A BOOK PUBLISHED in 2014 shook the world of offshore finance. “Global Shell Games” exposed the ease with which ne’er-do-wells could launder money or dodge tax using bank accounts held by anonymous shell companies. The book, NGO activism and numerous leaks—the latest, earlier this month, being the Pandora Papers—have since pushed governments to increase corporate transparency. Britain and other countries introduced public registers of company owners. America passed a law ending shell-company anonymity.
But to what end? The book’s authors are putting the finishing touches on a study that suggests little has changed. The banks and corporate-service providers (CSPs)—firms that set up companies for others—meant to be in the front line of the fight against financial crime do a terrible job of differentiating between legitimate would-be clients and those waving red flags.
The three academics behind the study—Jason Sharman of Cambridge University and Daniel Nielson and Michael Findley of the University of Texas at Austin—undertook what they call a “mystery shopping expedition”. They registered shell companies with varying risk profiles and then sent more than 30,000 emails to banks and CSPs in every country of the world to set up bank accounts. The riskiest-looking of these brass-plate firms were domiciled in places with a high corruption risk, such as Papua New Guinea or Pakistan. The safest-looking were from Australia or New Zealand. In between were shells from havens of offshore secrecy like the British Virgin Islands. In some missives the authors and their team posed as legitimate businessmen; in others as dodgier-sounding supplicants or actual miscreants, such as people on sanctions lists.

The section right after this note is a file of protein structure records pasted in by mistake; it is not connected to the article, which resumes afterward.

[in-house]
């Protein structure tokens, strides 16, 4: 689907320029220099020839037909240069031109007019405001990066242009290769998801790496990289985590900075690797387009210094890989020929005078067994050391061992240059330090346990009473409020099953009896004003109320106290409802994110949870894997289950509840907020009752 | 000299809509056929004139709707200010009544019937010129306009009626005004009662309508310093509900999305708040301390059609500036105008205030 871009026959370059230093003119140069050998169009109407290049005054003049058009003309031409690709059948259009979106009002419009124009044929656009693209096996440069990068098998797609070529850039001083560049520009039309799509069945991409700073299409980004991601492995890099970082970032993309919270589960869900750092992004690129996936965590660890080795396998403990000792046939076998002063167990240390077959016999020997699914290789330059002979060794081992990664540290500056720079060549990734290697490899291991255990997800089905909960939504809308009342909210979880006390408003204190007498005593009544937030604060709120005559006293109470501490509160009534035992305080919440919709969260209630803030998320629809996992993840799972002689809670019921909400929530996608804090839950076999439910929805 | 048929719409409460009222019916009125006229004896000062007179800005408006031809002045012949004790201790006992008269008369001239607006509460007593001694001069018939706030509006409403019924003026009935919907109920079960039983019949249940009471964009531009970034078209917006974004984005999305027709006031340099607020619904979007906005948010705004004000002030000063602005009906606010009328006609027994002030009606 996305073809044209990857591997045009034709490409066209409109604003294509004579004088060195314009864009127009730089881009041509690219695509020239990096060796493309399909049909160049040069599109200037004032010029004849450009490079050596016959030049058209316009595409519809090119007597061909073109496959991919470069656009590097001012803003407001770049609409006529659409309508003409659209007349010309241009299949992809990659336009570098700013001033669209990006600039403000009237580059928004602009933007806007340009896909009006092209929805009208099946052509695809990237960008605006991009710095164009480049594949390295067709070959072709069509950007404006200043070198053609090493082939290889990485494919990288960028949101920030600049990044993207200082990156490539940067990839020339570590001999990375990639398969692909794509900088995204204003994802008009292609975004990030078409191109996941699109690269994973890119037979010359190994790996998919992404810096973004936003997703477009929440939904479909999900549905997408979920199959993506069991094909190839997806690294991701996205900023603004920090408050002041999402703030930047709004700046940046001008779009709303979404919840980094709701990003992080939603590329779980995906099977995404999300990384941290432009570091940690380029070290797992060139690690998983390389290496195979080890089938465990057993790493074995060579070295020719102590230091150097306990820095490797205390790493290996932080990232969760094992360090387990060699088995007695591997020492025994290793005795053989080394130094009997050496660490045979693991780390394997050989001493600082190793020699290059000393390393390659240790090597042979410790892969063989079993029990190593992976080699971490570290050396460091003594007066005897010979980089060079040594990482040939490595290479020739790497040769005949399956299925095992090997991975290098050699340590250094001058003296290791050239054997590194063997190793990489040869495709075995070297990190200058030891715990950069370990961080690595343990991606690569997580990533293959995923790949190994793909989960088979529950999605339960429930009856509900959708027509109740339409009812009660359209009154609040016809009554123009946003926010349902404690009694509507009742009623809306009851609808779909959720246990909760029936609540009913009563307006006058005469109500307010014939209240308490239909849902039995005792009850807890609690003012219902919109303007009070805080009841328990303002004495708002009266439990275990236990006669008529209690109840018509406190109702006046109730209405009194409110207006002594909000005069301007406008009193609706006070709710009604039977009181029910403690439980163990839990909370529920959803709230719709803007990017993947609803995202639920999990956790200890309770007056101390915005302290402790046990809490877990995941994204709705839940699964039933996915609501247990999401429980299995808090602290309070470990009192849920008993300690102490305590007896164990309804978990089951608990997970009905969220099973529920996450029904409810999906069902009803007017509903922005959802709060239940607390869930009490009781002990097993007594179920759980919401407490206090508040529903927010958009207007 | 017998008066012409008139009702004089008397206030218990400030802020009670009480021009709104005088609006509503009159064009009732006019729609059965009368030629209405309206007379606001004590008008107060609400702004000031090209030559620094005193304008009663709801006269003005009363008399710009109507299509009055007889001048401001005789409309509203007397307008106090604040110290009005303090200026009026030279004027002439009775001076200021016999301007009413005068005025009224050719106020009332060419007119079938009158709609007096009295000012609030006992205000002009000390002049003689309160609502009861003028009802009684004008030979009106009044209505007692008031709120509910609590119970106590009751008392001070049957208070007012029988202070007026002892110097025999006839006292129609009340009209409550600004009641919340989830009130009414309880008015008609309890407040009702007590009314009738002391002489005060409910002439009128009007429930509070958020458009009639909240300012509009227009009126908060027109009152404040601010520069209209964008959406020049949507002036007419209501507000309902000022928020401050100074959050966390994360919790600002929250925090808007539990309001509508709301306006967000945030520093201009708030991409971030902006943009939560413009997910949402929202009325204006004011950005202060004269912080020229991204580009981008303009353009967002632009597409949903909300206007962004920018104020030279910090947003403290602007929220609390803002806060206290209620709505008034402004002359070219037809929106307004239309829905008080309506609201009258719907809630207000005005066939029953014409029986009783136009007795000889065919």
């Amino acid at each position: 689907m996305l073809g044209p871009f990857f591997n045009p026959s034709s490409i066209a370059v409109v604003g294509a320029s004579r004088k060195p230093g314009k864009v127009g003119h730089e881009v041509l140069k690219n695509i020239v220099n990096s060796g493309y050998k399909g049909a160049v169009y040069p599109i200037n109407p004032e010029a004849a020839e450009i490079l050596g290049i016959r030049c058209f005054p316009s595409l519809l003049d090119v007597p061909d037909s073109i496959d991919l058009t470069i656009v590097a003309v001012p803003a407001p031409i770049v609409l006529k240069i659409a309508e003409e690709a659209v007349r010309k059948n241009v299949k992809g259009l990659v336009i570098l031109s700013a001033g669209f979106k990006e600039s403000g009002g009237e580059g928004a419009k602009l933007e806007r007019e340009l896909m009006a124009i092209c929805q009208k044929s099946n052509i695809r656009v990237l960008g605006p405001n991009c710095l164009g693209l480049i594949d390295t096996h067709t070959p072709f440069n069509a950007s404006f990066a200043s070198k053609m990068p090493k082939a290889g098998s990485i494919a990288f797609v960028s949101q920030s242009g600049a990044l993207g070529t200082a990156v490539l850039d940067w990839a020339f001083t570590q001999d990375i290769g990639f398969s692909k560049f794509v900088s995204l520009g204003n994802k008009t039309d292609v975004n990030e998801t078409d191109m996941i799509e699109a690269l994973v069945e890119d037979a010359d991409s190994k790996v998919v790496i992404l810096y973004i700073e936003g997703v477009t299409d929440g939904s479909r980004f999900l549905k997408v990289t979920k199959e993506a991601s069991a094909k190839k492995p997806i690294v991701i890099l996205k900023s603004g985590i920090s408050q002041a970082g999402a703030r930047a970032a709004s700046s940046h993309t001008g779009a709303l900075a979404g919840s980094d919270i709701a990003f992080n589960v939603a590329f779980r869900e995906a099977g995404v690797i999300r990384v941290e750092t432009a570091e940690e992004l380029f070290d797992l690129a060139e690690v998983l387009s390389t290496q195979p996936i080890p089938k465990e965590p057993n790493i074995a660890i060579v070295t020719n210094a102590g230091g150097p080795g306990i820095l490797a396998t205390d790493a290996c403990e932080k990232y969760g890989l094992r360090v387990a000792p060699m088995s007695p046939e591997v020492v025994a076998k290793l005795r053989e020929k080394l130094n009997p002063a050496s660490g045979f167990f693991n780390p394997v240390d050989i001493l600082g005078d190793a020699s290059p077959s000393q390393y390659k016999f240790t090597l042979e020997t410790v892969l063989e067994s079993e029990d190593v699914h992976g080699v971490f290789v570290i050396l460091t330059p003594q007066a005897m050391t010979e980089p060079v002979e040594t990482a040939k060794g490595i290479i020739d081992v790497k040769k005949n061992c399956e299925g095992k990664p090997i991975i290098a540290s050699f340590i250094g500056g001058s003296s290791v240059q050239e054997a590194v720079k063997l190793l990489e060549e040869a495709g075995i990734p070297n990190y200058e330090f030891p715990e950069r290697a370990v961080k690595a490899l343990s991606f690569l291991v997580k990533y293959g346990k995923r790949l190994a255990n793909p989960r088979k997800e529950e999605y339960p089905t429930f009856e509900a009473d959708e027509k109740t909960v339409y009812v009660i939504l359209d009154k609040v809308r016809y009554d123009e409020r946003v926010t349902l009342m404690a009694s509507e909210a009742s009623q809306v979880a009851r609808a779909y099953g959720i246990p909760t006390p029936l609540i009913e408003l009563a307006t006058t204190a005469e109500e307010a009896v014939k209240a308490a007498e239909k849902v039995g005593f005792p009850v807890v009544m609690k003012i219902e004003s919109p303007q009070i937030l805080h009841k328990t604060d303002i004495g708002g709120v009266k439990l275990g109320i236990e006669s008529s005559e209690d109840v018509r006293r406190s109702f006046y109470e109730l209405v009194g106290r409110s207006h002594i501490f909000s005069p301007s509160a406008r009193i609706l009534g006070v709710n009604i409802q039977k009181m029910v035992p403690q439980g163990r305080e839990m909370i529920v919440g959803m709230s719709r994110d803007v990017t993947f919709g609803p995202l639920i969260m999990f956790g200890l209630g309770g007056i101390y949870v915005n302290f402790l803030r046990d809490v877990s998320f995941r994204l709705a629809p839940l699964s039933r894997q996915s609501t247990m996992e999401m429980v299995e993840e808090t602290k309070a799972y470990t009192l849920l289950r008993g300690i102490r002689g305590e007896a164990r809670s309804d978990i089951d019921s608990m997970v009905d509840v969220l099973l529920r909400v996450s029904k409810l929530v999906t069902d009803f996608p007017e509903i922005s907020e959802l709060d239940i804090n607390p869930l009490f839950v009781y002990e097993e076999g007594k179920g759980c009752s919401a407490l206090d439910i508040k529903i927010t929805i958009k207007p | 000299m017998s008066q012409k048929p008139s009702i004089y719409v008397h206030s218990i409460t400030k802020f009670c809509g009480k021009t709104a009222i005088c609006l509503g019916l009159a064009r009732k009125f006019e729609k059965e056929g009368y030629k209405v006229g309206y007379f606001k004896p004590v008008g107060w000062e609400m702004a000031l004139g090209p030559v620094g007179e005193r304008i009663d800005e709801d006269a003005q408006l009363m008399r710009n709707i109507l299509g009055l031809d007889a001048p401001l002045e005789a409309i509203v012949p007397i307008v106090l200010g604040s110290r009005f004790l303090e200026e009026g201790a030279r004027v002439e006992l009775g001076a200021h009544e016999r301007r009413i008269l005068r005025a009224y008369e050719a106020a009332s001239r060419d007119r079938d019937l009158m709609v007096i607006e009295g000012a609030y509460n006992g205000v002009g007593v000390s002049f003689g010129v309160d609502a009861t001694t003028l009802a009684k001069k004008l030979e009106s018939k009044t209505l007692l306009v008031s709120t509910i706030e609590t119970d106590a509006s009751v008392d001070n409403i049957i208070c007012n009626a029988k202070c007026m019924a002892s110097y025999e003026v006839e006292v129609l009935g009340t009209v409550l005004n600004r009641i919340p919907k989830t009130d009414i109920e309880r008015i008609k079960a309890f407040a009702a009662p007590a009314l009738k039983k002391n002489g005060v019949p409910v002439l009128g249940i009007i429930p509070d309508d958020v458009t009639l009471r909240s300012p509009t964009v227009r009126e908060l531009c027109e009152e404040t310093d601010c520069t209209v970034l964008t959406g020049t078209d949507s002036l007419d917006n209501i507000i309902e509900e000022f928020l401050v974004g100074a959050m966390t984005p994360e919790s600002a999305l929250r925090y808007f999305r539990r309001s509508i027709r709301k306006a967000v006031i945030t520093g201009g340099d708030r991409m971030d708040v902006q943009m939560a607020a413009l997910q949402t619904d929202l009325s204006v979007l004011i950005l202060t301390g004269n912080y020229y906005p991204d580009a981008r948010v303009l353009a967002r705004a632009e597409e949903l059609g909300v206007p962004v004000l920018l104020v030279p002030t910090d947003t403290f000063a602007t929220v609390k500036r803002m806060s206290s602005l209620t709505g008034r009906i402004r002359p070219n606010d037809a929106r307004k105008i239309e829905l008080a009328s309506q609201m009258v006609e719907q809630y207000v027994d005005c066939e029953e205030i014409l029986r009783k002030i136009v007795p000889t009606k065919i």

The global anti-money-laundering (AML) system that has evolved since the 1980s under the Financial Action Task Force (FATF), a multilateral agency, relies heavily on the private sector to weed out dirty money. Banks must follow “know your customer” rules and identify a would-be client’s real, or “beneficial”, owner.
This “risk-based” regime is broken, suggests the study. The authors found that the varying risk profiles made “almost no difference” to banks’ willingness to open an account; CSPs were even less sensitive to risk. (One Singaporean bank, however, deserves credit for smelling a rat, replying “Hey, you’re the Global Shell Games guys!”)
The study shows that the grunt-work of AML is being “pushed onto a private sector which can’t or won’t do it,” says Mr Sharman. “Banks are unable or unwilling to make the fine-grained risk judgments the system demands, because they use standardised, generic procedures.”
Although the conclusion fits broadly with previous research by the authors, Mr Sharman says he was surprised by the level of risk-insensitivity, because “some of our approaches were ridiculously dodgy”. Other experts will also be taken aback: scholars surveyed by the authors before they went shell-shopping predicted that the study would show the system to be working much better than it was before the transparency reforms of the past five years.
The FATF knows the system is far from perfect. Last year its chief, David Lewis (who has since resigned), admitted that national AML laws were rarely being used effectively. He also implored bankers to “stop just ticking the boxes”. Even before this study the agency was reviewing its approach. More than tinkering is in order. ■
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This article appeared in the Finance & economics section of the print edition under the headline “The shell games go on”